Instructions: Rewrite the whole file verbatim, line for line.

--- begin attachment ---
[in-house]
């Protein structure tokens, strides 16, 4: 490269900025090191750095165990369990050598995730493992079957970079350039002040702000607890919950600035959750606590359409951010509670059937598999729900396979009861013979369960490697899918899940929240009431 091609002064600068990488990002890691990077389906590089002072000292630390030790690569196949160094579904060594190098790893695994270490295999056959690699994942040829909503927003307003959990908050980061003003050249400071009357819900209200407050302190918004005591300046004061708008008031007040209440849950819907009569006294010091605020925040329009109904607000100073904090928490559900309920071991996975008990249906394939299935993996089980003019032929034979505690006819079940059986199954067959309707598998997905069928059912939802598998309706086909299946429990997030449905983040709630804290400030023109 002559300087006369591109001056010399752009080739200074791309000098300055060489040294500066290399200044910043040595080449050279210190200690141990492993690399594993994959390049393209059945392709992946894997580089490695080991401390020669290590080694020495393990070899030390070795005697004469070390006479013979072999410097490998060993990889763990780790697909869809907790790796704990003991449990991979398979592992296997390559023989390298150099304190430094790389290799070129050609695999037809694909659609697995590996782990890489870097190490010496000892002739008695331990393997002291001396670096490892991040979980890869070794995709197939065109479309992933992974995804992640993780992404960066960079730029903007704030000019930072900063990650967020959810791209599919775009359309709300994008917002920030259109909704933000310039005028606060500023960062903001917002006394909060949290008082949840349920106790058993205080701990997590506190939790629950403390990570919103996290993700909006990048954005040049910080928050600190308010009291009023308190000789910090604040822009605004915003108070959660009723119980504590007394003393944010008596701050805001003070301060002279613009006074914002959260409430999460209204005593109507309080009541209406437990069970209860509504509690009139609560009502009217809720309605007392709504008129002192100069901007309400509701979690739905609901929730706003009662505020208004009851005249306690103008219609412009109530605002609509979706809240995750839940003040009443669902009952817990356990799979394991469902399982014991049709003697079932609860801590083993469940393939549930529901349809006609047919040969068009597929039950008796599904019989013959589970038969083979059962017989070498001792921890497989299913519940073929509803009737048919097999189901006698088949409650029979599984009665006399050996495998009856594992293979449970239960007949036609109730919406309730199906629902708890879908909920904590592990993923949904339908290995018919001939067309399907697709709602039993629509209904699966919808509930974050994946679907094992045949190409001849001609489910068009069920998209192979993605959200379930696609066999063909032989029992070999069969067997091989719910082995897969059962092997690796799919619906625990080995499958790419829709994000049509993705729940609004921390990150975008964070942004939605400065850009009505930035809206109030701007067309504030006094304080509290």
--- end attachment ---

[in-house]
């Protein structure tokens, strides 16, 4: 490269900025090191750095165990369990050598995730493992079957970079350039002040702000607890919950600035959750606590359409951010509670059937598999729900396979009861013979369960490697899918899940929240009431 091609002064600068990488990002890691990077389906590089002072000292630390030790690569196949160094579904060594190098790893695994270490295999056959690699994942040829909503927003307003959990908050980061003003050249400071009357819900209200407050302190918004005591300046004061708008008031007040209440849950819907009569006294010091605020925040329009109904607000100073904090928490559900309920071991996975008990249906394939299935993996089980003019032929034979505690006819079940059986199954067959309707598998997905069928059912939802598998309706086909299946429990997030449905983040709630804290400030023109 002559300087006369591109001056010399752009080739200074791309000098300055060489040294500066290399200044910043040595080449050279210190200690141990492993690399594993994959390049393209059945392709992946894997580089490695080991401390020669290590080694020495393990070899030390070795005697004469070390006479013979072999410097490998060993990889763990780790697909869809907790790796704990003991449990991979398979592992296997390559023989390298150099304190430094790389290799070129050609695999037809694909659609697995590996782990890489870097190490010496000892002739008695331990393997002291001396670096490892991040979980890869070794995709197939065109479309992933992974995804992640993780992404960066960079730029903007704030000019930072900063990650967020959810791209599919775009359309709300994008917002920030259109909704933000310039005028606060500023960062903001917002006394909060949290008082949840349920106790058993205080701990997590506190939790629950403390990570919103996290993700909006990048954005040049910080928050600190308010009291009023308190000789910090604040822009605004915003108070959660009723119980504590007394003393944010008596701050805001003070301060002279613009006074914002959260409430999460209204005593109507309080009541209406437990069970209860509504509690009139609560009502009217809720309605007392709504008129002192100069901007309400509701979690739905609901929730706003009662505020208004009851005249306690103008219609412009109530605002609509979706809240995750839940003040009443669902009952817990356990799979394991469902399982014991049709003697079932609860801590083993469940393939549930529901349809006609047919040969068009597929039950008796599904019989013959589970038969083979059962017989070498001792921890497989299913519940073929509803009737048919097999189901006698088949409650029979599984009665006399050996495998009856594992293979449970239960007949036609109730919406309730199906629902708890879908909920904590592990993923949904339908290995018919001939067309399907697709709602039993629509209904699966919808509930974050994946679907094992045949190409001849001609489910068009069920998209192979993605959200379930696609066999063909032989029992070999069969067997091989719910082995897969059962092997690796799919619906625990080995499958790419829709994000049509993705729940609004921390990150975008964070942004939605400065850009009505930035809206109030701007067309504030006094304080509290």